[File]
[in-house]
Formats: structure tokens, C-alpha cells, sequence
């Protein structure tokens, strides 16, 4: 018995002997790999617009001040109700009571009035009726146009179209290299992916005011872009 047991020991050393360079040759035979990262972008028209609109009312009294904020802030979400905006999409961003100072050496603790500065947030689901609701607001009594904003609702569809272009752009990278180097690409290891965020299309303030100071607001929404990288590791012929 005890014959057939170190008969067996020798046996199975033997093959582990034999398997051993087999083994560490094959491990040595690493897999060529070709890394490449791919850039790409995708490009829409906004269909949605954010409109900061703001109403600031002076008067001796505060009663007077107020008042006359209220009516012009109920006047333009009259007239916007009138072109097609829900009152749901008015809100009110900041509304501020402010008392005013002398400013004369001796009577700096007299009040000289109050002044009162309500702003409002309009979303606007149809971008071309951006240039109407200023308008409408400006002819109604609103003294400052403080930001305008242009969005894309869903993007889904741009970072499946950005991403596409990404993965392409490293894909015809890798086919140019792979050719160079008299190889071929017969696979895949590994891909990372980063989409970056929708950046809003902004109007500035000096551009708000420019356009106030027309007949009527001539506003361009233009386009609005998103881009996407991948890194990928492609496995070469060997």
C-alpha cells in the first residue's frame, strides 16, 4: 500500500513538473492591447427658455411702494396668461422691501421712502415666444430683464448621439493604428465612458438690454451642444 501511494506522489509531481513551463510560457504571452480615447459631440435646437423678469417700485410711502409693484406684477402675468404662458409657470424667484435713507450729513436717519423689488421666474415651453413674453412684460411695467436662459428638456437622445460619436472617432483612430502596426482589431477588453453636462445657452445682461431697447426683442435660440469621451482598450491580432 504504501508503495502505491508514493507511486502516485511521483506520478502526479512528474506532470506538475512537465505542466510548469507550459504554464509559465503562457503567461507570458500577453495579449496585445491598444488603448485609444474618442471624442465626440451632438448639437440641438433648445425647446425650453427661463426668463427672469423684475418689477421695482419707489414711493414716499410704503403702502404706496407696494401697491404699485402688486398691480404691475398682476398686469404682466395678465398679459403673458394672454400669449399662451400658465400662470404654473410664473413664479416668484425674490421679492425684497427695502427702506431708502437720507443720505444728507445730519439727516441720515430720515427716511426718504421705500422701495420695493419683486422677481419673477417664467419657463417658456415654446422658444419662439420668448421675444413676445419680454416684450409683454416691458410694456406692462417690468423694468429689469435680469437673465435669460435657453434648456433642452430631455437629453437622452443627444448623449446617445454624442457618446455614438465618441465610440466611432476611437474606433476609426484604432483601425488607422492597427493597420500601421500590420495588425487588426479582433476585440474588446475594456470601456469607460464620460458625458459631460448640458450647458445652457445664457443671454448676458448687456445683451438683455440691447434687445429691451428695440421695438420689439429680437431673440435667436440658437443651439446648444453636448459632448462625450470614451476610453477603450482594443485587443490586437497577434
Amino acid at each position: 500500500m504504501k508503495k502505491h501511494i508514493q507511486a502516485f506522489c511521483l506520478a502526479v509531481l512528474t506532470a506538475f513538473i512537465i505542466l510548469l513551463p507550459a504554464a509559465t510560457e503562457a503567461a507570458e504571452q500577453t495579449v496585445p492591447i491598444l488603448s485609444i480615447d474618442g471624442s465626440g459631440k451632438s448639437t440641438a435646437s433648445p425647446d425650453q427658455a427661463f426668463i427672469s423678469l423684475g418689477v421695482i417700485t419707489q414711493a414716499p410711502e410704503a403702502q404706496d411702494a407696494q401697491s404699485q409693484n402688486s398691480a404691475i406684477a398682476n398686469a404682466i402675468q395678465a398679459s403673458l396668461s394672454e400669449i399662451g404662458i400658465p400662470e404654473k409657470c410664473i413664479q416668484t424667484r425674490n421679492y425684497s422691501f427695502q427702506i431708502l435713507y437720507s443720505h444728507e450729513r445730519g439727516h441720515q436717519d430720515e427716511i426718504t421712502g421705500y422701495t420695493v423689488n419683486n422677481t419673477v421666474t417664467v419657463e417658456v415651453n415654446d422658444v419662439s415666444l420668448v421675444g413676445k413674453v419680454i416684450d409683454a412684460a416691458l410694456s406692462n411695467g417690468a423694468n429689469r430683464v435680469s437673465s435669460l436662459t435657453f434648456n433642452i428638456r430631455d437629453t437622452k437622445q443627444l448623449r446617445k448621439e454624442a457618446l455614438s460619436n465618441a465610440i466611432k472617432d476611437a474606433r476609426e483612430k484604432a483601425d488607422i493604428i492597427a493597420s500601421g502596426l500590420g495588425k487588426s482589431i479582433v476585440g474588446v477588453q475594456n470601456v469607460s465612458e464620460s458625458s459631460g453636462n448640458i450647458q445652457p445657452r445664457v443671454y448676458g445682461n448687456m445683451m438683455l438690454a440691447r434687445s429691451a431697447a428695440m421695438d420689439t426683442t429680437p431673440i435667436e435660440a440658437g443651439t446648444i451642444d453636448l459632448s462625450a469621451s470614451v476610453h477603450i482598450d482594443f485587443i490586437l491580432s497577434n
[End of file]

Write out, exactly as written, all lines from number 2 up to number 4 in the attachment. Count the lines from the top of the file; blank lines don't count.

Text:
Formats: structure tokens, C-alpha cells, sequence
């Protein structure tokens, strides 16, 4: 018995002997790999617009001040109700009571009035009726146009179209290299992916005011872009 047991020991050393360079040759035979990262972008028209609109009312009294904020802030979400905006999409961003100072050496603790500065947030689901609701607001009594904003609702569809272009752009990278180097690409290891965020299309303030100071607001929404990288590791012929 005890014959057939170190008969067996020798046996199975033997093959582990034999398997051993087999083994560490094959491990040595690493897999060529070709890394490449791919850039790409995708490009829409906004269909949605954010409109900061703001109403600031002076008067001796505060009663007077107020008042006359209220009516012009109920006047333009009259007239916007009138072109097609829900009152749901008015809100009110900041509304501020402010008392005013002398400013004369001796009577700096007299009040000289109050002044009162309500702003409002309009979303606007149809971008071309951006240039109407200023308008409408400006002819109604609103003294400052403080930001305008242009969005894309869903993007889904741009970072499946950005991403596409990404993965392409490293894909015809890798086919140019792979050719160079008299190889071929017969696979895949590994891909990372980063989409970056929708950046809003902004109007500035000096551009708000420019356009106030027309007949009527001539506003361009233009386009609005998103881009996407991948890194990928492609496995070469060997």
C-alpha cells in the first residue's frame, strides 16, 4: 500500500513538473492591447427658455411702494396668461422691501421712502415666444430683464448621439493604428465612458438690454451642444 501511494506522489509531481513551463510560457504571452480615447459631440435646437423678469417700485410711502409693484406684477402675468404662458409657470424667484435713507450729513436717519423689488421666474415651453413674453412684460411695467436662459428638456437622445460619436472617432483612430502596426482589431477588453453636462445657452445682461431697447426683442435660440469621451482598450491580432 504504501508503495502505491508514493507511486502516485511521483506520478502526479512528474506532470506538475512537465505542466510548469507550459504554464509559465503562457503567461507570458500577453495579449496585445491598444488603448485609444474618442471624442465626440451632438448639437440641438433648445425647446425650453427661463426668463427672469423684475418689477421695482419707489414711493414716499410704503403702502404706496407696494401697491404699485402688486398691480404691475398682476398686469404682466395678465398679459403673458394672454400669449399662451400658465400662470404654473410664473413664479416668484425674490421679492425684497427695502427702506431708502437720507443720505444728507445730519439727516441720515430720515427716511426718504421705500422701495420695493419683486422677481419673477417664467419657463417658456415654446422658444419662439420668448421675444413676445419680454416684450409683454416691458410694456406692462417690468423694468429689469435680469437673465435669460435657453434648456433642452430631455437629453437622452443627444448623449446617445454624442457618446455614438465618441465610440466611432476611437474606433476609426484604432483601425488607422492597427493597420500601421500590420495588425487588426479582433476585440474588446475594456470601456469607460464620460458625458459631460448640458450647458445652457445664457443671454448676458448687456445683451438683455440691447434687445429691451428695440421695438420689439429680437431673440435667436440658437443651439446648444453636448459632448462625450470614451476610453477603450482594443485587443490586437497577434